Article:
• Contravention of provisions of Section 184 shall result in vacation of office of director by virtue of Section 167 (1) (c).

23. Whether a director’s email id and mobile no. made available to public?

Form DIR-2 which contains the email id and mobile no. of the director becomes a public document once e-form DIR-12 is filed with MCA for the appointment of director in the company.

Further the director will receive regular updates on his email id/mobile no. from MCA.

24. Whether information provided in form MBP-1 relating to interest and relatives available to public?

The Form MBP-1 is basically given to the company in which the director is appointed for easy tracking of Related party transactions and the details of related party and since this is given to the company it will be maintained internally and will not be publicly available.

25. Is it necessary to create account on MCA V3 Portal?

Every director needs to create a Business user account on MCA version3 portal and register his DSC on the same to enable filing of various forms of the company in which he is appointed as a director including his e-form DIR-3KYC or DIR-3KYC (WEB).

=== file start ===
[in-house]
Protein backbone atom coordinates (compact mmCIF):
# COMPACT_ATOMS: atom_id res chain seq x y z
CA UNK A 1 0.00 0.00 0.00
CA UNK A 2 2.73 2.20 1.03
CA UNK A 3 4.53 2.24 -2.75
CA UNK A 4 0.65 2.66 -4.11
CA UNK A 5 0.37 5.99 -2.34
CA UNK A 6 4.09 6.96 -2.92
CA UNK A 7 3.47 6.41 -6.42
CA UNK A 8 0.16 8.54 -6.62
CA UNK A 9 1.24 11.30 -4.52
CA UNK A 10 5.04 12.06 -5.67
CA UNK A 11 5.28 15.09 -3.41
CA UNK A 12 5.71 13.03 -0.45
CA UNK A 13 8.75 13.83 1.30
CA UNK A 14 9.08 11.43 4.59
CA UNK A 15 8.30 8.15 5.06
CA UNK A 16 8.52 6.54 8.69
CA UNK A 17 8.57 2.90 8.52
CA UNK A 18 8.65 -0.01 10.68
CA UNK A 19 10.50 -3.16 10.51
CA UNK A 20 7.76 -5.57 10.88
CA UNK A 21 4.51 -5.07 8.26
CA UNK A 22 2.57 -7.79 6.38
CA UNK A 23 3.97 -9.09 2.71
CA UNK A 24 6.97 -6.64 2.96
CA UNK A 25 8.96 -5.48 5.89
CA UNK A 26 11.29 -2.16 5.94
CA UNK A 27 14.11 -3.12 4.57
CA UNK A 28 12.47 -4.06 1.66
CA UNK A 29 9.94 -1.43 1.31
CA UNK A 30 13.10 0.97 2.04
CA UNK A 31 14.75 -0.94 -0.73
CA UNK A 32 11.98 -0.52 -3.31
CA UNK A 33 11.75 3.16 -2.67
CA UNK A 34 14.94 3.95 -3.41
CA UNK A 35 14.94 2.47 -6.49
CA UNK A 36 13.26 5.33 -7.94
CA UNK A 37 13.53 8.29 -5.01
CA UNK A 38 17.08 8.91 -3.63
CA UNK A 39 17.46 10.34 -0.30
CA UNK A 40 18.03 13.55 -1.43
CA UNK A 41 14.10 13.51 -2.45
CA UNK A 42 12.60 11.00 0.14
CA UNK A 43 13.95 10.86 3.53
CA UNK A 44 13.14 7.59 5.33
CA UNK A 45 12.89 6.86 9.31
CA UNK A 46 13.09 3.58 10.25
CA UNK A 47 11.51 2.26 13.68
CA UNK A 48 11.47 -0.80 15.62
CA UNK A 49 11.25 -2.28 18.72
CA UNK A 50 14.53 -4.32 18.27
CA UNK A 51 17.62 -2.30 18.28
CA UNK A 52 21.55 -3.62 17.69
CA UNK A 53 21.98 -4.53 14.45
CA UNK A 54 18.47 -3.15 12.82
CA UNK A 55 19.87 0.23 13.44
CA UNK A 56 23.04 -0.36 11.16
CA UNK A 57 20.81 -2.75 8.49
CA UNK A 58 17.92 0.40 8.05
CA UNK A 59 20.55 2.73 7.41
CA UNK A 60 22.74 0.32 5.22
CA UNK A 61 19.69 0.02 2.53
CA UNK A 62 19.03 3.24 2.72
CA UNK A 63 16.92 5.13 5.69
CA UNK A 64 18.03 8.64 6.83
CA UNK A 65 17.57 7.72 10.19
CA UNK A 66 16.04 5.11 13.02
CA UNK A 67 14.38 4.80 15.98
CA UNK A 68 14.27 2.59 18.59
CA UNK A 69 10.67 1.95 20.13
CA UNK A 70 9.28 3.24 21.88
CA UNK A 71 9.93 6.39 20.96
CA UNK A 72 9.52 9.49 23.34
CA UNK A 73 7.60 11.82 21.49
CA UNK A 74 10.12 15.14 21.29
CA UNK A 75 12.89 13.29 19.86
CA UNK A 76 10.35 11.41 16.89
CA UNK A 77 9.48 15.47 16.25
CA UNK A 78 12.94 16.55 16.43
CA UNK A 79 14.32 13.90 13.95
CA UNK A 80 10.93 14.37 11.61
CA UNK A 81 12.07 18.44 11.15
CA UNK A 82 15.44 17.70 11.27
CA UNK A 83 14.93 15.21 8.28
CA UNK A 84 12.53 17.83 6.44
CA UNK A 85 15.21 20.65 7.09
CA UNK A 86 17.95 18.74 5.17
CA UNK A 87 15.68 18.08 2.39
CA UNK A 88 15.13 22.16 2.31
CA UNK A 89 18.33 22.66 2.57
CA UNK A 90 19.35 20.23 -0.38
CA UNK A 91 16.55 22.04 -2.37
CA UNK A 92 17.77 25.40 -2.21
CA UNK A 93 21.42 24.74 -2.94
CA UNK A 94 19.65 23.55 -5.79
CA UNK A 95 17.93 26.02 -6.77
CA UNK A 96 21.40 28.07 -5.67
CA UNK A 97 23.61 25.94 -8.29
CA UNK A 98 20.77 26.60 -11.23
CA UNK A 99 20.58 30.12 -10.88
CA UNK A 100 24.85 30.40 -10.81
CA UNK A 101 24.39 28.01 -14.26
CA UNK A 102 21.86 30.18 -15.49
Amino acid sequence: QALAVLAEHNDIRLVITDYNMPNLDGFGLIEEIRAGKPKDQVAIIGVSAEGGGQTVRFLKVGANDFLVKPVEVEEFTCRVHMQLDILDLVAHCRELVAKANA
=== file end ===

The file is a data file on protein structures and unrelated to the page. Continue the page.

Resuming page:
For creation of the same the director will receive One Time Password (OTP)s on his registered Email id and mobile No.

26. What are the duties of a director?

Brief duties of the directors include:

  • To act in accordance with the company’s Articles i.e. to act within the prescribed powers;
  • To act in good faith, in order to promote the company’s objects;
  • To act in the best interest of the company, its employees, shareholders, community and for the environment protection;
  • To exercise due and reasonable care, skill and diligence and independent judgment;
  • To avoid direct or indirect conflicts of interest;
  • To avoid undue gain or advantage either to himself or relatives, partners or associates;